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Spotlight On: The TLC Diet

Name: The Therapeutic Lifestyle Changes (TLC) diet

Concept: Put simply, the Therapeutic Lifestyle Changes (TLC) diet gives your heart a little tender loving care. It’s an old-school, low-fat diet that was developed by the National Institutes of Health’s National Cholesterol Education Program. The aim of the TLC diet is to reduce heart disease risk by cutting back on fat — especially the artery-clogging saturated variety — and eating more fiber-rich foods.

Calorie levels are set based on your goals. If high cholesterol is the sole concern, 2,500 calories per day for men and 1,800 for women is optimal. If weight loss also is a goal, the daily caloric intake drops to 1,600 for men and 1,200 for women. Of the allotted daily calories, saturated fat should represent less than 7 percent and cholesterol should be less than 200 mg.

The Promise: Slash bad LDL cholesterol by as much as 10 percent in six weeks. The eating plan can also be adapted to promote weight loss. If your cholesterol does not decrease, the TLC diet offers a step-up protocol that calls for adding 2 grams of plant stanols or sterols and 10 to 25 grams of soluble fiber each day. Fiber- and plant-based stanols and sterols help block the absorption of cholesterol, helping to lower it.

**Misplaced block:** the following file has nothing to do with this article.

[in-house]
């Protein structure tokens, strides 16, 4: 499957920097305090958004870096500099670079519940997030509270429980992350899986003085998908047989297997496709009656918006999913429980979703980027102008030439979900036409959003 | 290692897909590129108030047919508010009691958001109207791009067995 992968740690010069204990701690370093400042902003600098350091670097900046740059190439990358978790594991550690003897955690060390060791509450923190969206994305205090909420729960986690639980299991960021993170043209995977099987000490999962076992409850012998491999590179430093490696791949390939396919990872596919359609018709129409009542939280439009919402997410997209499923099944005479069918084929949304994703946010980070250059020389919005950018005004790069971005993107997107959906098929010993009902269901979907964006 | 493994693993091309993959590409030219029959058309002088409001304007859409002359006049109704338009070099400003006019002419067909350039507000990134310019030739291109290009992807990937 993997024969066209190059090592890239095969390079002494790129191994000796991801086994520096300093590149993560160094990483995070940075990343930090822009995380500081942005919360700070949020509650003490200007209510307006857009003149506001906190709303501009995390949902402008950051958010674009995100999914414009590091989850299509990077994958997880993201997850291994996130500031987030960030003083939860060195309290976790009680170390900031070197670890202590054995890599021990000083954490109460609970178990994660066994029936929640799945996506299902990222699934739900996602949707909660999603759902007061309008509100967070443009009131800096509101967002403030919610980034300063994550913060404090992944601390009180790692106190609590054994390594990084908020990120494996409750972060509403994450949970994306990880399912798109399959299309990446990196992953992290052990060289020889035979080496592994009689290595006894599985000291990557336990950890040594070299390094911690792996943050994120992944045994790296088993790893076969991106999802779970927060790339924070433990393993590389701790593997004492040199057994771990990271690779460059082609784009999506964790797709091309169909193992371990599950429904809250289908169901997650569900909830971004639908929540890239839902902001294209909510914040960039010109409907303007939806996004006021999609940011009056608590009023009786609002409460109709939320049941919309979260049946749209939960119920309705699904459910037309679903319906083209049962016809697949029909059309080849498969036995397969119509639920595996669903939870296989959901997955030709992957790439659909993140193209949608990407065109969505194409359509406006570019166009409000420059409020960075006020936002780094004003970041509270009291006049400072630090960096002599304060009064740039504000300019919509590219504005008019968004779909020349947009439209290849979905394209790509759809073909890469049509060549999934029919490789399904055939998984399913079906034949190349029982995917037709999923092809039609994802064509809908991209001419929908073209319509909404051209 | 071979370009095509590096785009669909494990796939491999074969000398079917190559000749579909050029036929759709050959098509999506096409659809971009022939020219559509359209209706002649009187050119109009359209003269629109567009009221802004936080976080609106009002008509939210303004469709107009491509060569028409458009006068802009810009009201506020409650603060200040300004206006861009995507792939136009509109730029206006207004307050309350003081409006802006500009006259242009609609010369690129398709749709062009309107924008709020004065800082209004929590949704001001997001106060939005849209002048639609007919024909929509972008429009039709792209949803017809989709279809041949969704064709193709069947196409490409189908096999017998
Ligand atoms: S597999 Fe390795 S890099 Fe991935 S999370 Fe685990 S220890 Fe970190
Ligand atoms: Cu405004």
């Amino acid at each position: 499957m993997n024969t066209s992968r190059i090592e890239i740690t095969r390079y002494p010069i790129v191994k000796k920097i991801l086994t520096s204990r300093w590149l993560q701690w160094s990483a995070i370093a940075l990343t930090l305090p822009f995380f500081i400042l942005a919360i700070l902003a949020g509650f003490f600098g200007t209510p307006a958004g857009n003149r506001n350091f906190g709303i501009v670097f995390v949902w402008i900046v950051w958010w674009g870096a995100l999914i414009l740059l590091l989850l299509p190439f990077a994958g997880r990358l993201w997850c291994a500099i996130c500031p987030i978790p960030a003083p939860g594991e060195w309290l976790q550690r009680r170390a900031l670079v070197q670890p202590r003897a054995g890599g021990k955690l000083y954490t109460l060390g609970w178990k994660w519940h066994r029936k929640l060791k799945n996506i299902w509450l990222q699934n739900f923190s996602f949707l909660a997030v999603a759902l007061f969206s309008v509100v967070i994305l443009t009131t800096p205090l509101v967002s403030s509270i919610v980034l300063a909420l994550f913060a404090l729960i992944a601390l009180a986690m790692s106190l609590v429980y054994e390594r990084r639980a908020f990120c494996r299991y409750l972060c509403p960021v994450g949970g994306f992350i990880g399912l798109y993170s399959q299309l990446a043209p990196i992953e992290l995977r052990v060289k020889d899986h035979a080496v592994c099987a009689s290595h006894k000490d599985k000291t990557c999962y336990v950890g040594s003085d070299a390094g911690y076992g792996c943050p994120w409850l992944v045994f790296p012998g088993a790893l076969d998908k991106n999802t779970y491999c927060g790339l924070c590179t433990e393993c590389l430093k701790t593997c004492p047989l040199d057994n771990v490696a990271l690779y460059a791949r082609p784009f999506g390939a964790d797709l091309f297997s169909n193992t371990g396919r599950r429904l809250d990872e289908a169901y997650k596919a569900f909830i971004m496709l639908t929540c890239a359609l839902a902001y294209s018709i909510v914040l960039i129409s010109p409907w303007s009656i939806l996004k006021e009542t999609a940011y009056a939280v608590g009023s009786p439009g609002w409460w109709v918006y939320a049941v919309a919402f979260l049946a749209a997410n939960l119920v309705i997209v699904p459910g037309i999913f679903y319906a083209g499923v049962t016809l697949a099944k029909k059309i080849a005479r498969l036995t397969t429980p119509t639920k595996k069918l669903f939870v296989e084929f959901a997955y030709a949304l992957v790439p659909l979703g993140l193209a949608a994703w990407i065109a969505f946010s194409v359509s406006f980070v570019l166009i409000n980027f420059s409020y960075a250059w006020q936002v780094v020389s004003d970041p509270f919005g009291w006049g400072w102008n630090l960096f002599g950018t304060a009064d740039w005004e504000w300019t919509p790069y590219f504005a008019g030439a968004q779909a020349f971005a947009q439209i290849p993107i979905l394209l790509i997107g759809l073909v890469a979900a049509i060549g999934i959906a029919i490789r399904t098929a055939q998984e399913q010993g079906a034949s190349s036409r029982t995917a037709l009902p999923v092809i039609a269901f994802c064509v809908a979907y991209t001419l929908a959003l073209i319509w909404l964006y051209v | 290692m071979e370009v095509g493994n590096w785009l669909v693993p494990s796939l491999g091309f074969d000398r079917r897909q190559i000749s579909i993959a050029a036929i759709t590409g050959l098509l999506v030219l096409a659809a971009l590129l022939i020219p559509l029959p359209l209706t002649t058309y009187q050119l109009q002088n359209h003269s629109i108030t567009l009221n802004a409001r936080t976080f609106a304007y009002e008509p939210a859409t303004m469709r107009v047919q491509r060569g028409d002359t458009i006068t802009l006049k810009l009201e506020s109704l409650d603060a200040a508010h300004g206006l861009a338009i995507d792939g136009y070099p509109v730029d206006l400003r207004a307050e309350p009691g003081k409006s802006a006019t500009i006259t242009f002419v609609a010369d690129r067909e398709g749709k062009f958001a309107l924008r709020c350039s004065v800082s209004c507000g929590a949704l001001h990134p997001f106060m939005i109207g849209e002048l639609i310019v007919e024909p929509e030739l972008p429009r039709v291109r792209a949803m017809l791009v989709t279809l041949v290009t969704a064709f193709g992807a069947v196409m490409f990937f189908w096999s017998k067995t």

The Perils: The TLC diet is government approved. It is not a “fad diet” — there is no gimmick. If you follow the plan, your LDL cholesterol level should drop. That said, you do have to do your own math and interpret the ever-more-complicated nutrition labels.

“Yes” Foods: Fruits, vegetables, whole grains, low-fat or nonfat dairy products, fish and skinless poultry.

“No” Foods: Butter, cheese and other full-fat dairy foods, salami, bacon and red meat.

Sample Meal: Dinner a la TLC

  • 3 ounces baked or broiled salmon
  • 1 cup cooked brown rice
  • 1 cup cooked broccoli
  • 1 tablespoon olive oil (used in cooking)
  • Salad made with romaine lettuce, tomatoes, and oil and /vinegar-based dressing
  • 1 slice Italian bread with teaspoon soft margarine

Should you or shouldn’t you? Check with your doctor first, but if you have high cholesterol levels, the TLC diet is likely a good starting point. Note that you may also need medications to keep your cholesterol levels where they should be. Diet and lifestyle changes alone may not be enough to lower your risk for heart attack and stroke. If you have had bariatric surgery, discuss the TLC diet with your doctor to see if it is right for you.

Further Reading:
Your Guide to Lowering Your Cholesterol With TLC – NHLBI